The Federal Election Commission disclosed Friday that it has imposed a record-setting $719,000 in fines against participants in the 1996 Democratic Party fund-raising scandals involving contributions from China, Korea and other foreign sources.
The FEC documents describe Democratic fund-raisers who set specific prices for foreign nationals to make illegal campaign contributions in return for meetings with then-President Clinton and Vice President Al Gore. A Democratic finance vice chair, for example, said organizers would have to contribute a total of $100,000 in return for Gore's appearance at a Buddhist temple in Los Angeles.
Those penalized included the Democratic National Committee, the Clinton-Gore campaign, the Buddhist temple and nearly two dozen people and corporations acting as conduits for illegal contributions. All have agreed to pay, according to the documents.
The total in fines would have been significantly higher except that some of the corporations have folded and others were dummy operations, with no assets, set up as conduits for money from China, Venezuela, Canada and other countries. Foreign individuals and organizations are barred from contributing to federal elections. In some cases, foreigners who would have been subject to fines could not be located and served with papers. In other cases, which sometimes produced minor news coverage, the individuals pleaded guilty in criminal cases and are bankrupt.
The DNC was fined $115,000, the Clinton-Gore campaign $2,000, and the Buddhist Progress Society $120,000. In the conciliation signed by DNC lawyer Joseph Sandler, the party agreed to pay the fine and to "disgorge [an additional] $128,000" to the U.S. Treasury, representing illegal contributions that were not returned to donors.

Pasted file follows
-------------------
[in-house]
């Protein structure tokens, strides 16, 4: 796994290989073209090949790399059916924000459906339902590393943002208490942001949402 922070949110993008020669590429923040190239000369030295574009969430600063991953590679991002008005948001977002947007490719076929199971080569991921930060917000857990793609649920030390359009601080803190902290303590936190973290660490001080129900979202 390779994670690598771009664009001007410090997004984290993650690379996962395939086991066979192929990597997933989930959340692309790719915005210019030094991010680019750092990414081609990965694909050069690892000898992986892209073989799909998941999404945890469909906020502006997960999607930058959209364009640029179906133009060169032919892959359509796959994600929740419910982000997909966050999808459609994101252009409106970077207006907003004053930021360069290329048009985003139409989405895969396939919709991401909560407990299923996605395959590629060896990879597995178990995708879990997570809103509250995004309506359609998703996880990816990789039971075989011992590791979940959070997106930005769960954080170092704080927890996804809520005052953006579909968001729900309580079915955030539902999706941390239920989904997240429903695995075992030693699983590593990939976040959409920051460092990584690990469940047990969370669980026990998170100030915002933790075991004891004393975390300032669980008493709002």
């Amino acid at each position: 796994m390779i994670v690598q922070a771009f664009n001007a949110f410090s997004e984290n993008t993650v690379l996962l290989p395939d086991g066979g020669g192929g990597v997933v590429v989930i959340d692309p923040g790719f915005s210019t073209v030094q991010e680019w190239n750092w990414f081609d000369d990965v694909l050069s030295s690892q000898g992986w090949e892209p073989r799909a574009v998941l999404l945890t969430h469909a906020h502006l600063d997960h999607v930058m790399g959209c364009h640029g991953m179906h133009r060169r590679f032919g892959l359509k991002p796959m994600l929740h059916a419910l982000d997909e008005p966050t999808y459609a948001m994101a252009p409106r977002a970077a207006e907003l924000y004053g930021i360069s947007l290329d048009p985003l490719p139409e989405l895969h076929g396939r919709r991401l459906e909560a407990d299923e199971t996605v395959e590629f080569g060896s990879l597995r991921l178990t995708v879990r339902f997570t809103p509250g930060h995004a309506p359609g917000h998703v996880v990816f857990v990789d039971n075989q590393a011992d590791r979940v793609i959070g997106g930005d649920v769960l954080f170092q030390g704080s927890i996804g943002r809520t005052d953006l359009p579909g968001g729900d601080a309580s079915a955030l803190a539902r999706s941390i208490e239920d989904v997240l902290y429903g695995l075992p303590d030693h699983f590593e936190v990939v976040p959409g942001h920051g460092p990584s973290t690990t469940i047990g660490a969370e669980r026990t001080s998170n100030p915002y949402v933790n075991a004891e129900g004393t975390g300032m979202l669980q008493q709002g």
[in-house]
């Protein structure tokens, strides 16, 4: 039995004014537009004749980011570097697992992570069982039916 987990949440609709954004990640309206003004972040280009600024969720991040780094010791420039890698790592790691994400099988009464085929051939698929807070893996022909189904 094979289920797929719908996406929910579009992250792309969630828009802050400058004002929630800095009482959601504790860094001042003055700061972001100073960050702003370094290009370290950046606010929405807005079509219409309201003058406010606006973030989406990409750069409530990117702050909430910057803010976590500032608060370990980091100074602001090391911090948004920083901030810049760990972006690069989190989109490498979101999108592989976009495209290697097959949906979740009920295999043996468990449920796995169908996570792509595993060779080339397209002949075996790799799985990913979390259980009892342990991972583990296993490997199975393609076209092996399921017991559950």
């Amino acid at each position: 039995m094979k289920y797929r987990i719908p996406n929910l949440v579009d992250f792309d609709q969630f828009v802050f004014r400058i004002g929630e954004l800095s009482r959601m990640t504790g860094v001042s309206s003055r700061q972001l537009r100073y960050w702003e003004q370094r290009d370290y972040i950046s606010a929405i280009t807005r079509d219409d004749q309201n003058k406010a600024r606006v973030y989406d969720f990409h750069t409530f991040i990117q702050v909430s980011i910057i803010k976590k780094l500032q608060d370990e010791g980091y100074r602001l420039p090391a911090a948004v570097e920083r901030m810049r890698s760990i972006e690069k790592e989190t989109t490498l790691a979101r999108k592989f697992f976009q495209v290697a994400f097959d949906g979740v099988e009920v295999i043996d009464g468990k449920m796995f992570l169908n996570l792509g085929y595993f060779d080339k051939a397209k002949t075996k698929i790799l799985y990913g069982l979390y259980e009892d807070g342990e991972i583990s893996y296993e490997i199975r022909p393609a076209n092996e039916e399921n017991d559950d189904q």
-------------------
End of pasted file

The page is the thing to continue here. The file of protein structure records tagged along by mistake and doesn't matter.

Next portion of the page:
In a separate document, the FEC said it decided to drop cases against contributors of more than $3 million in illegal DNC contributions because the respondents are either "out of the country and beyond our reach, or corporations that are defunct."
In more than 400 pages of documents, the FEC detailed a variety of illegal fund-raising schemes in the 1996 Clinton reelection group.
In some respects, the 1996 fund-raising efforts by the Clinton White House and the DNC were a Democratic counterpart to the Republican Watergate scandals of 1972.
Just as Watergate was followed by the campaign finance laws of 1974 and 1976, disclosures of the 1996 activities played a crucial role in prompting Congress to enact the McCain-Feingold campaign finance law this year.
The FEC describes how John Huang, a DNC finance vice-chair in 1996, "set a goal of raising $7 million from the Asian American community." This effort included the now-famous luncheon with Gore at the Buddhist temple, and a "coffee" at the White House and a "birthday dinner for President Clinton" at the Waldorf-Astoria Hotel in N.Y.